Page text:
Host an Event Volunteer Join Tickets

Support the plant database you love!

Q. Who is Mr. Smarty Plants?

A: There are those who suspect Wildflower Center volunteers are the culpable and capable culprits. Yet, others think staff members play some, albeit small, role. You can torture us with your plant questions, but we will never reveal the Green Guru's secret identity.

Help us grow by giving to the Plant Database Fund or by becoming a member

Did you know you can access the Native Plant Information Network with your web-enabled smartphone?

Share

Ask Mr. Smarty Plants

Ask Mr. Smarty Plants is a free service provided by the staff and volunteers at the Lady Bird Johnson Wildflower Center.

Search Smarty Plants
See a list of all Smarty Plants questions

Please forgive us, but Mr. Smarty Plants has been overwhelmed by a flood of mail and must take a break for awhile to catch up. We hope to be accepting new questions again soon. Thank you!

Need help with plant identification, visit the plant identification page.

 
rate this answer
Not Yet Rated

Monday - January 11, 2010

From: Wimberley, TX
Region: Southwest
Topic: Trees
Title: Protecting the Texas madrone from construction damage
Answered by: Nan Hampton

QUESTION:

What is the best way to protect Texas Madrone trees (small, 8'-10') from damage during construction of a new home on a site with some single, some grouped Madrones?

ANSWER:

Of course, you need to protect the trunks and branches from injury, but equally important is protecting the roots from damage by limiting as much as possible heavy traffic over them.  The University of Minnesota Extension Service's Protecting Trees from Construction Damage:  A Homeowner's Guide has an excellent discussion of possible problems and their solutions. Unfortunately, however, Arbutus xalapensis (Texas madrone) is not on their list of Tree Characteristics showing the tolerance of various trees to construction disturbance; so, to be on the safe side, I would treat the madrone as intermediate or medium in sensitivity at the very least and, perhaps, even as very sensitive to root damage.  Given the difficulties in propagating the tree and its increaing rarity, you should take especial care of your beautiful trees.   Here is a nice discussion of the Texas madrone.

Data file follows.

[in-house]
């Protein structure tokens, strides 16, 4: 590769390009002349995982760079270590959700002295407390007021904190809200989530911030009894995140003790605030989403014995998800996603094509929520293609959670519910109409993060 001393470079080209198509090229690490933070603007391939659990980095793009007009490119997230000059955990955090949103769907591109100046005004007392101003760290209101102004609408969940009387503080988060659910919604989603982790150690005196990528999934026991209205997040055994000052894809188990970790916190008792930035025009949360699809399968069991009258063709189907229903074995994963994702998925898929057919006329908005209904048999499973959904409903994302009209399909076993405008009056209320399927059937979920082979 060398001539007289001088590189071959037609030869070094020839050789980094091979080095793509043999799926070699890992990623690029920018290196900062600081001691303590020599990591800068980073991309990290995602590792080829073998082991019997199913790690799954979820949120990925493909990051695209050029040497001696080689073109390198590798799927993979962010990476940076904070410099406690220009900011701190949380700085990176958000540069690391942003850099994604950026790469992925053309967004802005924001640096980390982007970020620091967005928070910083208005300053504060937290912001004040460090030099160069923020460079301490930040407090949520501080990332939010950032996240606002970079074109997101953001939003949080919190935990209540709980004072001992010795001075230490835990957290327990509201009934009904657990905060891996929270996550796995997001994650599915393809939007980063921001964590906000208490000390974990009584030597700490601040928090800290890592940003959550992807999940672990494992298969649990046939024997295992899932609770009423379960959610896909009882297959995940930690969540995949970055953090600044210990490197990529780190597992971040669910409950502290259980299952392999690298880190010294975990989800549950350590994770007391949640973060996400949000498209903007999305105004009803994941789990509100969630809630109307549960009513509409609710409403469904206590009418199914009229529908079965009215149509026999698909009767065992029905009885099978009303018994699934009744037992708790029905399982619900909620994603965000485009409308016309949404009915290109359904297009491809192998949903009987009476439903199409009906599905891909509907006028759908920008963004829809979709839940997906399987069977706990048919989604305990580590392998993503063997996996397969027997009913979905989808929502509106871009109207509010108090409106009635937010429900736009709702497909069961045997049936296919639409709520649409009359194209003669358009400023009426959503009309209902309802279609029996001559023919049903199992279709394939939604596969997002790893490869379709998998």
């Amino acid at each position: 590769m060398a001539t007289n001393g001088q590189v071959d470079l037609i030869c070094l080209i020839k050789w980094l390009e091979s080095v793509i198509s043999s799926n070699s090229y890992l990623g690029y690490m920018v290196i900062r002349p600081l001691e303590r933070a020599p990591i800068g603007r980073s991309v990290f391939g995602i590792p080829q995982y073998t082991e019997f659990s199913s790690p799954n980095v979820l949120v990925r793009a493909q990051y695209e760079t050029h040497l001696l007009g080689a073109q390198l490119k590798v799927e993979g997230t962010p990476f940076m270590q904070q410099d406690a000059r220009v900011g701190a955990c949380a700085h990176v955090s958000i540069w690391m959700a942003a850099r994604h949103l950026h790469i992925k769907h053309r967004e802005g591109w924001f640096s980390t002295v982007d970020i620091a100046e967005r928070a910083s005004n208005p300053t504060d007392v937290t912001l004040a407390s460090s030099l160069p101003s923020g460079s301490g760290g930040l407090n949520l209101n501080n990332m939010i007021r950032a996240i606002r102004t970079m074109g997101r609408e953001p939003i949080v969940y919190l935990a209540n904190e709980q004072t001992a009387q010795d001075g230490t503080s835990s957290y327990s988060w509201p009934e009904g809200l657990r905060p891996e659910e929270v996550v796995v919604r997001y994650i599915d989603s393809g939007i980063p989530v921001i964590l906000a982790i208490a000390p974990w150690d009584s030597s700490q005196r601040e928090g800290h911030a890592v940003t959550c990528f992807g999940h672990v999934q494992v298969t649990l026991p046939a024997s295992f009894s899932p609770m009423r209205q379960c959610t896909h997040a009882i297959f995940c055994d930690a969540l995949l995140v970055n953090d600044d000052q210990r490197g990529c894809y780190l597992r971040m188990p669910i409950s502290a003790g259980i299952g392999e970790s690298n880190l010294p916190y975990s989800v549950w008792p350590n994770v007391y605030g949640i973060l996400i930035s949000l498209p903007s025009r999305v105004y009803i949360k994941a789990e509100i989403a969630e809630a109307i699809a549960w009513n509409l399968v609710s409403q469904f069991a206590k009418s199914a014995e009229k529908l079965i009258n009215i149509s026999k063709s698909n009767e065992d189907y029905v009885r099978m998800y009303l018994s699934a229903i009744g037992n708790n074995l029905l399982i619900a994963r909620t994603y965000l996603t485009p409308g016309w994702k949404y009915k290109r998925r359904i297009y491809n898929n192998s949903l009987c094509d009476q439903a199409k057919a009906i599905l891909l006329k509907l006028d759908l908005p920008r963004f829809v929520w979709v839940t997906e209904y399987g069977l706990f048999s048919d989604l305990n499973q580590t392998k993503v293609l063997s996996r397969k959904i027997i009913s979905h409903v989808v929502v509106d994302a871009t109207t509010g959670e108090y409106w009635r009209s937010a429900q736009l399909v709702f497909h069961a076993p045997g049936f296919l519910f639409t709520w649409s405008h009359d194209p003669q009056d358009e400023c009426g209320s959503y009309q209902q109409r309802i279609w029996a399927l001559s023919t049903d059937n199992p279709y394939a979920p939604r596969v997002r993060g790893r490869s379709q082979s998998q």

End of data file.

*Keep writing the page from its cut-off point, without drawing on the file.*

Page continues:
Here are a couple of other excellent articles—Avoiding Tree Damage During Construction from the International Society of Arboriculture and Protecting Trees During Construction from the University of Tennessee Agricultural Extension Service.

 

More Trees Questions

Problems with Mountain Laurel in Leander TX
June 15, 2009 - My 13 yr old Mountain Laurel tree is sick. It has lost most of its leaves after blooming this spring. The twigs seem to still be pliable so I assume alive. I saw no moth worms or bags this year, ju...
view the full question and answer

Disease and soil disturbance effects on Pacific madrone
April 02, 2007 - I have a couple acres, here in Northern California Sierra Nevada foothills. My property has many, many trees - quite a few are the beautiful (yet messy!) Arbutus menziesii, or Pacific Madrone. Some ...
view the full question and answer

Native Shrubs to Plant with Viburnum in New Jersey
February 11, 2014 - Please provide me with a list of native shrubs, plants etc. for New Jersey that would work with my existing native viburnum.
view the full question and answer

Difficulty of watering at drip line of trees from The Woodlands TX
August 18, 2011 - I'm watering my couple dozen native mature trees to make sure they survive this drought and its aftermath..and I'm reading about how to water at the drip line. But..all of my trees' drip lines ext...
view the full question and answer

Black walnut herbivory
June 13, 2005 - We moved to Texas just about a year ago and have loved it here. This past January we visited the Wildflower Center and obtained some black walnut seeds. Up until last night the tree was doing well p...
view the full question and answer

Support the Wildflower Center by Donating Online or Becoming a Member today.